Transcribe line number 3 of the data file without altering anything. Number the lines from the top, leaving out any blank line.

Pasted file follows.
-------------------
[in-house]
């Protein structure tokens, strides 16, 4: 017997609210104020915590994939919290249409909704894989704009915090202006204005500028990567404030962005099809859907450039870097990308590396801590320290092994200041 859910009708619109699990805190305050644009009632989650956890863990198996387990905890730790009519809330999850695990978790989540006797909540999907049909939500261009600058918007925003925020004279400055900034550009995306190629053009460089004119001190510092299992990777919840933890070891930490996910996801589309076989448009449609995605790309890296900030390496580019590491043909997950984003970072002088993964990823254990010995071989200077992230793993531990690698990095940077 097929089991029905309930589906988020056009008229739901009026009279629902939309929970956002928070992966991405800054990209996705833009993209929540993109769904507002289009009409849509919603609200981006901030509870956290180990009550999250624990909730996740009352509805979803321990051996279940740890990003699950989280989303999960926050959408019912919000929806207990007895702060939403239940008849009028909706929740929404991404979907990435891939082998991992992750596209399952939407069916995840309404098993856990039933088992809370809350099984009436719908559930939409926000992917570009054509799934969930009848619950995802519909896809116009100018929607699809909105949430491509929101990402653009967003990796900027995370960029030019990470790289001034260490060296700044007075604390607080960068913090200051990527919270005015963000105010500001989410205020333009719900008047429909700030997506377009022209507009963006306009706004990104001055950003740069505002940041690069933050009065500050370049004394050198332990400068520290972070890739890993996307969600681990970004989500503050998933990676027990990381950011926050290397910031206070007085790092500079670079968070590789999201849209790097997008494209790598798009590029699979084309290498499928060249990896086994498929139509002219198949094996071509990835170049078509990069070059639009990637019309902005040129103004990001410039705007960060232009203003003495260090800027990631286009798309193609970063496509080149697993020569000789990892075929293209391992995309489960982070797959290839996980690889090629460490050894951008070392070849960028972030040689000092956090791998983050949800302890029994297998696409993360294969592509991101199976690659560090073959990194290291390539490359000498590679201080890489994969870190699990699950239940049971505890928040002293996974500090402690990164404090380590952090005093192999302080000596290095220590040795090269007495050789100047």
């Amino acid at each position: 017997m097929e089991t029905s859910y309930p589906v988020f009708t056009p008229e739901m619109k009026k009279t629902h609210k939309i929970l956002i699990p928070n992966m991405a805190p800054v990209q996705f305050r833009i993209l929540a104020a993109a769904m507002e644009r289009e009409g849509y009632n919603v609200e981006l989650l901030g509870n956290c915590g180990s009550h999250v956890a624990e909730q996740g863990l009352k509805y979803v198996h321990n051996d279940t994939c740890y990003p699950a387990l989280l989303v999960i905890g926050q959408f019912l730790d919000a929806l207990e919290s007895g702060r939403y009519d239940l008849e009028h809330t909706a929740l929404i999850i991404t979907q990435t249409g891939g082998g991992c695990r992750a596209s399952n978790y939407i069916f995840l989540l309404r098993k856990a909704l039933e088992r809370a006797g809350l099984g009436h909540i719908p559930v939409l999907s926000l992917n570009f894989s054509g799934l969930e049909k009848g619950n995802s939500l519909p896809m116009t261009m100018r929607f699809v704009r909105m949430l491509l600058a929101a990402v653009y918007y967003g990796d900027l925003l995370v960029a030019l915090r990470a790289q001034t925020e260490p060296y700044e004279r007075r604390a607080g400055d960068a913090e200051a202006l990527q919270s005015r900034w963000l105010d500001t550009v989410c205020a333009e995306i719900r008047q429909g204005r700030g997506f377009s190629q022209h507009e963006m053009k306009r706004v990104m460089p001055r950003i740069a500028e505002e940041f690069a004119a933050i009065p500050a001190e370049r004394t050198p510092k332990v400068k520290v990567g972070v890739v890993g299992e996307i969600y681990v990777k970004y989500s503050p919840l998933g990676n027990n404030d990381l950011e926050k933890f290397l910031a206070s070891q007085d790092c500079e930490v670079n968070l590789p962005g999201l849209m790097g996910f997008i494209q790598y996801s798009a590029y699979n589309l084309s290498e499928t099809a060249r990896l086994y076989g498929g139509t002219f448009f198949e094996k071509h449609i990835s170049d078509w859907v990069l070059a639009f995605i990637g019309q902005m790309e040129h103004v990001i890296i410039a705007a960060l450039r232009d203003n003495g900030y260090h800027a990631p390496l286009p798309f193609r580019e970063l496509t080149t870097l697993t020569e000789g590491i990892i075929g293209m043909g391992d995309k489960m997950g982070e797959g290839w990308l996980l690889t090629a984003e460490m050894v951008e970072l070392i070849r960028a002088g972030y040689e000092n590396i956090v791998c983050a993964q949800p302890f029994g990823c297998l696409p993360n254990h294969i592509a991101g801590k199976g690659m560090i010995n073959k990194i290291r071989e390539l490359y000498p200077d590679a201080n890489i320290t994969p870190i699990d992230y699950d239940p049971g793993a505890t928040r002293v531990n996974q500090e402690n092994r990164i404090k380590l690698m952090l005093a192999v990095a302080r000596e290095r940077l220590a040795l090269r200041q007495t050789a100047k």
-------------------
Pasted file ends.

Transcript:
């Amino acid at each position: 017997m097929e089991t029905s859910y309930p589906v988020f009708t056009p008229e739901m619109k009026k009279t629902h609210k939309i929970l956002i699990p928070n992966m991405a805190p800054v990209q996705f305050r833009i993209l929540a104020a993109a769904m507002e644009r289009e009409g849509y009632n919603v609200e981006l989650l901030g509870n956290c915590g180990s009550h999250v956890a624990e909730q996740g863990l009352k509805y979803v198996h321990n051996d279940t994939c740890y990003p699950a387990l989280l989303v999960i905890g926050q959408f019912l730790d919000a929806l207990e919290s007895g702060r939403y009519d239940l008849e009028h809330t909706a929740l929404i999850i991404t979907q990435t249409g891939g082998g991992c695990r992750a596209s399952n978790y939407i069916f995840l989540l309404r098993k856990a909704l039933e088992r809370a006797g809350l099984g009436h909540i719908p559930v939409l999907s926000l992917n570009f894989s054509g799934l969930e049909k009848g619950n995802s939500l519909p896809m116009t261009m100018r929607f699809v704009r909105m949430l491509l600058a929101a990402v653009y918007y967003g990796d900027l925003l995370v960029a030019l915090r990470a790289q001034t925020e260490p060296y700044e004279r007075r604390a607080g400055d960068a913090e200051a202006l990527q919270s005015r900034w963000l105010d500001t550009v989410c205020a333009e995306i719900r008047q429909g204005r700030g997506f377009s190629q022209h507009e963006m053009k306009r706004v990104m460089p001055r950003i740069a500028e505002e940041f690069a004119a933050i009065p500050a001190e370049r004394t050198p510092k332990v400068k520290v990567g972070v890739v890993g299992e996307i969600y681990v990777k970004y989500s503050p919840l998933g990676n027990n404030d990381l950011e926050k933890f290397l910031a206070s070891q007085d790092c500079e930490v670079n968070l590789p962005g999201l849209m790097g996910f997008i494209q790598y996801s798009a590029y699979n589309l084309s290498e499928t099809a060249r990896l086994y076989g498929g139509t002219f448009f198949e094996k071509h449609i990835s170049d078509w859907v990069l070059a639009f995605i990637g019309q902005m790309e040129h103004v990001i890296i410039a705007a960060l450039r232009d203003n003495g900030y260090h800027a990631p390496l286009p798309f193609r580019e970063l496509t080149t870097l697993t020569e000789g590491i990892i075929g293209m043909g391992d995309k489960m997950g982070e797959g290839w990308l996980l690889t090629a984003e460490m050894v951008e970072l070392i070849r960028a002088g972030y040689e000092n590396i956090v791998c983050a993964q949800p302890f029994g990823c297998l696409p993360n254990h294969i592509a991101g801590k199976g690659m560090i010995n073959k990194i290291r071989e390539l490359y000498p200077d590679a201080n890489i320290t994969p870190i699990d992230y699950d239940p049971g793993a505890t928040r002293v531990n996974q500090e402690n092994r990164i404090k380590l690698m952090l005093a192999v990095a302080r000596e290095r940077l220590a040795l090269r200041q007495t050789a100047k």